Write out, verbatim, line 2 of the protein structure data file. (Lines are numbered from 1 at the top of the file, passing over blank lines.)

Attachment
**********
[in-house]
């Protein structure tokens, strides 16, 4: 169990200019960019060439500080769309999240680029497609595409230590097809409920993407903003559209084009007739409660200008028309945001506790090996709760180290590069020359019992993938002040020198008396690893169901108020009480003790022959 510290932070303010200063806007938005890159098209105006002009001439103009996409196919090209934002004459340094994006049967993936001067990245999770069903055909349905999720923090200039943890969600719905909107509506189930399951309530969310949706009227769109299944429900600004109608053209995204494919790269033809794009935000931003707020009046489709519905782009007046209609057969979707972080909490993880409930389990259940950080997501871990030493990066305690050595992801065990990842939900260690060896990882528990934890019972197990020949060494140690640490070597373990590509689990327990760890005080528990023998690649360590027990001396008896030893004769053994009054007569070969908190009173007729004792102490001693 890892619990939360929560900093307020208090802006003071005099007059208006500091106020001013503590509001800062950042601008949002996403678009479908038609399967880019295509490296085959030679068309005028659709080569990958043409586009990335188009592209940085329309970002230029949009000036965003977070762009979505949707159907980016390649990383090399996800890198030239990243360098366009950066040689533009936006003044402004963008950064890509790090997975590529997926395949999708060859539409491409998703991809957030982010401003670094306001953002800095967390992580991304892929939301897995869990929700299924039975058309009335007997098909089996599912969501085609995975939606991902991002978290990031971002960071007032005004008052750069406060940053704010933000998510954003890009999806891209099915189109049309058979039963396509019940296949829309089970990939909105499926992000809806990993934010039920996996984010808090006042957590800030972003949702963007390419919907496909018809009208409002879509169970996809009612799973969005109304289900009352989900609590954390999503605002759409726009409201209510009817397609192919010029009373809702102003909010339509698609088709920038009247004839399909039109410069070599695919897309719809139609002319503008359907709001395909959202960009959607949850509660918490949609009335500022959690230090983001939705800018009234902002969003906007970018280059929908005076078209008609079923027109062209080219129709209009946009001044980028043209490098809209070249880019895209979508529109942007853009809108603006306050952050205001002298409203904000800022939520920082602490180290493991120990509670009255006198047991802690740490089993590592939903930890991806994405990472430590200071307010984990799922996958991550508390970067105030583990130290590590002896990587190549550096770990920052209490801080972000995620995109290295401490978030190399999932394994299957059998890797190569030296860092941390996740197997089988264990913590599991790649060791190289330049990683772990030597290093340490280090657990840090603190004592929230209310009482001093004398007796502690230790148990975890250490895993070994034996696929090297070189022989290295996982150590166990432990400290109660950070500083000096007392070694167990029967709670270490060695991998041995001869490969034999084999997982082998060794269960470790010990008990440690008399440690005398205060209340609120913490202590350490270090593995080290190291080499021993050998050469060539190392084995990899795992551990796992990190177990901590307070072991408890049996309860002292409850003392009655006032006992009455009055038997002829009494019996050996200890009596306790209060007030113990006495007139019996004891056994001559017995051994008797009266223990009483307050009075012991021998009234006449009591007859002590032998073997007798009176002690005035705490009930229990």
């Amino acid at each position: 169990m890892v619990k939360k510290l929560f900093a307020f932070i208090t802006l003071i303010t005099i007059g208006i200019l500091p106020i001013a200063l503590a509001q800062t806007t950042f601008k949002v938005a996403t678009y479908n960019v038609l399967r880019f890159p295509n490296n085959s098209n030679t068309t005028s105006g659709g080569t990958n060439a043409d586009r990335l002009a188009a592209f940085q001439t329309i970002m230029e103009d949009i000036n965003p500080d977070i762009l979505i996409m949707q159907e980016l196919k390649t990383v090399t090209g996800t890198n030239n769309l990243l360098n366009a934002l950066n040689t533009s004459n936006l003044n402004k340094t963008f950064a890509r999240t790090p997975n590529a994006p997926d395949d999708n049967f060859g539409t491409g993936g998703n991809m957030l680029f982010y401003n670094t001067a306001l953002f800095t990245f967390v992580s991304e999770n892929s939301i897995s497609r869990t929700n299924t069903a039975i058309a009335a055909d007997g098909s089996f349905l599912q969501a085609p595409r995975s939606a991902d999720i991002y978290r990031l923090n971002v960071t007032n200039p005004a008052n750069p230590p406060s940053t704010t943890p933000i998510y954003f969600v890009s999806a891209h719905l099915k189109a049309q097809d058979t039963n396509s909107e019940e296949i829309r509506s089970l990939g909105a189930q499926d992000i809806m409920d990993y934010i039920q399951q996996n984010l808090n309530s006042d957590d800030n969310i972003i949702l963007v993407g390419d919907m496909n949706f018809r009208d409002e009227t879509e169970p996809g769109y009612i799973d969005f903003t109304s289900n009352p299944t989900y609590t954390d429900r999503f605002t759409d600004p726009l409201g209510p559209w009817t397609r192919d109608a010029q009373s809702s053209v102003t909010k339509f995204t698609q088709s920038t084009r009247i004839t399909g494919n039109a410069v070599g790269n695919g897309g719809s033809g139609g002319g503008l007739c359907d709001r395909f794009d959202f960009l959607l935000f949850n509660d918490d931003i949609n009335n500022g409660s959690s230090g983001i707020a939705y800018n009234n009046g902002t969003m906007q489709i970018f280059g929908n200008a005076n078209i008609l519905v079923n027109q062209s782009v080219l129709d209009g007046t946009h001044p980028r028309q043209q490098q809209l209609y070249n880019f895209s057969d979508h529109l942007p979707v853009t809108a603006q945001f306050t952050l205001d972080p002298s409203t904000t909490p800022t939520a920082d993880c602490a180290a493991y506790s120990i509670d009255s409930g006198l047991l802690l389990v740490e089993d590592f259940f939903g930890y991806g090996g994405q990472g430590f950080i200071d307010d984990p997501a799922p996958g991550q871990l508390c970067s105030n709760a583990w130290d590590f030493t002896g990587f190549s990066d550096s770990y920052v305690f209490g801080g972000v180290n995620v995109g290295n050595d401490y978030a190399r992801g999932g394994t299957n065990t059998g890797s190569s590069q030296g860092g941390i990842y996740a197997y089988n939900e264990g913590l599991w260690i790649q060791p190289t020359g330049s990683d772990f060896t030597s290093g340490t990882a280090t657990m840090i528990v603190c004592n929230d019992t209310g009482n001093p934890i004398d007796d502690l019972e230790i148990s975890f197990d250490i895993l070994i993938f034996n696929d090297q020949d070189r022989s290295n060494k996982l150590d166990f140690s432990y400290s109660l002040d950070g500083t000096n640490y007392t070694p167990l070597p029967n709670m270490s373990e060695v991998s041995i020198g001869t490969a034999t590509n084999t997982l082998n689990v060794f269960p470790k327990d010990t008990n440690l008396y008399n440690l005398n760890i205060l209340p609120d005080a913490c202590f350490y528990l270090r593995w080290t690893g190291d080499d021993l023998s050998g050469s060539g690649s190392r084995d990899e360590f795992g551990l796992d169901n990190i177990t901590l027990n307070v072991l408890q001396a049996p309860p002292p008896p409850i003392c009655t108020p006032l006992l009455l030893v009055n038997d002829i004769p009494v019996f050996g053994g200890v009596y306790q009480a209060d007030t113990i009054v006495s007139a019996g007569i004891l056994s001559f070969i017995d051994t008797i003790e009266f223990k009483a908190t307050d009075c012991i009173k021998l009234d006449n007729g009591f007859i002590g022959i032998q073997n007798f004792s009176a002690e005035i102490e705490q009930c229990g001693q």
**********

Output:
């Protein structure tokens, strides 16, 4: 169990200019960019060439500080769309999240680029497609595409230590097809409920993407903003559209084009007739409660200008028309945001506790090996709760180290590069020359019992993938002040020198008396690893169901108020009480003790022959 510290932070303010200063806007938005890159098209105006002009001439103009996409196919090209934002004459340094994006049967993936001067990245999770069903055909349905999720923090200039943890969600719905909107509506189930399951309530969310949706009227769109299944429900600004109608053209995204494919790269033809794009935000931003707020009046489709519905782009007046209609057969979707972080909490993880409930389990259940950080997501871990030493990066305690050595992801065990990842939900260690060896990882528990934890019972197990020949060494140690640490070597373990590509689990327990760890005080528990023998690649360590027990001396008896030893004769053994009054007569070969908190009173007729004792102490001693 890892619990939360929560900093307020208090802006003071005099007059208006500091106020001013503590509001800062950042601008949002996403678009479908038609399967880019295509490296085959030679068309005028659709080569990958043409586009990335188009592209940085329309970002230029949009000036965003977070762009979505949707159907980016390649990383090399996800890198030239990243360098366009950066040689533009936006003044402004963008950064890509790090997975590529997926395949999708060859539409491409998703991809957030982010401003670094306001953002800095967390992580991304892929939301897995869990929700299924039975058309009335007997098909089996599912969501085609995975939606991902991002978290990031971002960071007032005004008052750069406060940053704010933000998510954003890009999806891209099915189109049309058979039963396509019940296949829309089970990939909105499926992000809806990993934010039920996996984010808090006042957590800030972003949702963007390419919907496909018809009208409002879509169970996809009612799973969005109304289900009352989900609590954390999503605002759409726009409201209510009817397609192919010029009373809702102003909010339509698609088709920038009247004839399909039109410069070599695919897309719809139609002319503008359907709001395909959202960009959607949850509660918490949609009335500022959690230090983001939705800018009234902002969003906007970018280059929908005076078209008609079923027109062209080219129709209009946009001044980028043209490098809209070249880019895209979508529109942007853009809108603006306050952050205001002298409203904000800022939520920082602490180290493991120990509670009255006198047991802690740490089993590592939903930890991806994405990472430590200071307010984990799922996958991550508390970067105030583990130290590590002896990587190549550096770990920052209490801080972000995620995109290295401490978030190399999932394994299957059998890797190569030296860092941390996740197997089988264990913590599991790649060791190289330049990683772990030597290093340490280090657990840090603190004592929230209310009482001093004398007796502690230790148990975890250490895993070994034996696929090297070189022989290295996982150590166990432990400290109660950070500083000096007392070694167990029967709670270490060695991998041995001869490969034999084999997982082998060794269960470790010990008990440690008399440690005398205060209340609120913490202590350490270090593995080290190291080499021993050998050469060539190392084995990899795992551990796992990190177990901590307070072991408890049996309860002292409850003392009655006032006992009455009055038997002829009494019996050996200890009596306790209060007030113990006495007139019996004891056994001559017995051994008797009266223990009483307050009075012991021998009234006449009591007859002590032998073997007798009176002690005035705490009930229990």